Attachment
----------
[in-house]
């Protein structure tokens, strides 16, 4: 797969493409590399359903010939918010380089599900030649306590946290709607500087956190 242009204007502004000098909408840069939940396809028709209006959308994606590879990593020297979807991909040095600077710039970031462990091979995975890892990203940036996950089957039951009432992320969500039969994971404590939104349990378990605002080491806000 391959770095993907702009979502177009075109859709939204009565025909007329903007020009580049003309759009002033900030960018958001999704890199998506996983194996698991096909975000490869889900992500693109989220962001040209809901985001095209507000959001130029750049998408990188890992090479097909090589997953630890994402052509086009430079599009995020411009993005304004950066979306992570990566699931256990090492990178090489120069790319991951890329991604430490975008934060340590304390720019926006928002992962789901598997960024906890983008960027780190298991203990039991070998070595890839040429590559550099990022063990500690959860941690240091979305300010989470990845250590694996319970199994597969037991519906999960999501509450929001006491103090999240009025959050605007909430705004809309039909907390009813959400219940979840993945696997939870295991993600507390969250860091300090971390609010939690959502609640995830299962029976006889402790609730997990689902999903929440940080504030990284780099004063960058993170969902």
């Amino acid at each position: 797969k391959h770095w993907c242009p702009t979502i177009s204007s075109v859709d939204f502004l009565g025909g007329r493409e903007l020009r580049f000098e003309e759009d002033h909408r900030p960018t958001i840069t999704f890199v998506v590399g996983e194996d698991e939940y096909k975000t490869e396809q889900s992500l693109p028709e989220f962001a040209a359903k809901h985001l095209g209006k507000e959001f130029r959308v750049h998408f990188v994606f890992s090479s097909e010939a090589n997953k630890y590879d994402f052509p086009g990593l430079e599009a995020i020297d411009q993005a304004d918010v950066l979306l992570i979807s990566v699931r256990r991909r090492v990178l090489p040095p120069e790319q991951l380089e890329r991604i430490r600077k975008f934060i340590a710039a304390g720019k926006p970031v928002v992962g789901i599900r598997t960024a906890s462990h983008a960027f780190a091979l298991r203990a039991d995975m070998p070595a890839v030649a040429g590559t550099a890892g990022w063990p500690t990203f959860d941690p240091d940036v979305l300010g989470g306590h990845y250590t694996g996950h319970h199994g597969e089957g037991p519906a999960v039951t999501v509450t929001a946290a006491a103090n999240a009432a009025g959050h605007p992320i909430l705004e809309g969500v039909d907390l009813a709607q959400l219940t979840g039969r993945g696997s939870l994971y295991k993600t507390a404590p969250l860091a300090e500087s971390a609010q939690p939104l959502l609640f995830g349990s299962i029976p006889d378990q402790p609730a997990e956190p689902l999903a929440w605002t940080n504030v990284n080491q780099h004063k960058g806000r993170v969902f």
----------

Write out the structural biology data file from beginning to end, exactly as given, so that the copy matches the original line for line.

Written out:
[in-house]
């Protein structure tokens, strides 16, 4: 797969493409590399359903010939918010380089599900030649306590946290709607500087956190 242009204007502004000098909408840069939940396809028709209006959308994606590879990593020297979807991909040095600077710039970031462990091979995975890892990203940036996950089957039951009432992320969500039969994971404590939104349990378990605002080491806000 391959770095993907702009979502177009075109859709939204009565025909007329903007020009580049003309759009002033900030960018958001999704890199998506996983194996698991096909975000490869889900992500693109989220962001040209809901985001095209507000959001130029750049998408990188890992090479097909090589997953630890994402052509086009430079599009995020411009993005304004950066979306992570990566699931256990090492990178090489120069790319991951890329991604430490975008934060340590304390720019926006928002992962789901598997960024906890983008960027780190298991203990039991070998070595890839040429590559550099990022063990500690959860941690240091979305300010989470990845250590694996319970199994597969037991519906999960999501509450929001006491103090999240009025959050605007909430705004809309039909907390009813959400219940979840993945696997939870295991993600507390969250860091300090971390609010939690959502609640995830299962029976006889402790609730997990689902999903929440940080504030990284780099004063960058993170969902």
């Amino acid at each position: 797969k391959h770095w993907c242009p702009t979502i177009s204007s075109v859709d939204f502004l009565g025909g007329r493409e903007l020009r580049f000098e003309e759009d002033h909408r900030p960018t958001i840069t999704f890199v998506v590399g996983e194996d698991e939940y096909k975000t490869e396809q889900s992500l693109p028709e989220f962001a040209a359903k809901h985001l095209g209006k507000e959001f130029r959308v750049h998408f990188v994606f890992s090479s097909e010939a090589n997953k630890y590879d994402f052509p086009g990593l430079e599009a995020i020297d411009q993005a304004d918010v950066l979306l992570i979807s990566v699931r256990r991909r090492v990178l090489p040095p120069e790319q991951l380089e890329r991604i430490r600077k975008f934060i340590a710039a304390g720019k926006p970031v928002v992962g789901i599900r598997t960024a906890s462990h983008a960027f780190a091979l298991r203990a039991d995975m070998p070595a890839v030649a040429g590559t550099a890892g990022w063990p500690t990203f959860d941690p240091d940036v979305l300010g989470g306590h990845y250590t694996g996950h319970h199994g597969e089957g037991p519906a999960v039951t999501v509450t929001a946290a006491a103090n999240a009432a009025g959050h605007p992320i909430l705004e809309g969500v039909d907390l009813a709607q959400l219940t979840g039969r993945g696997s939870l994971y295991k993600t507390a404590p969250l860091a300090e500087s971390a609010q939690p939104l959502l609640f995830g349990s299962i029976p006889d378990q402790p609730a997990e956190p689902l999903a929440w605002t940080n504030v990284n080491q780099h004063k960058g806000r993170v969902f």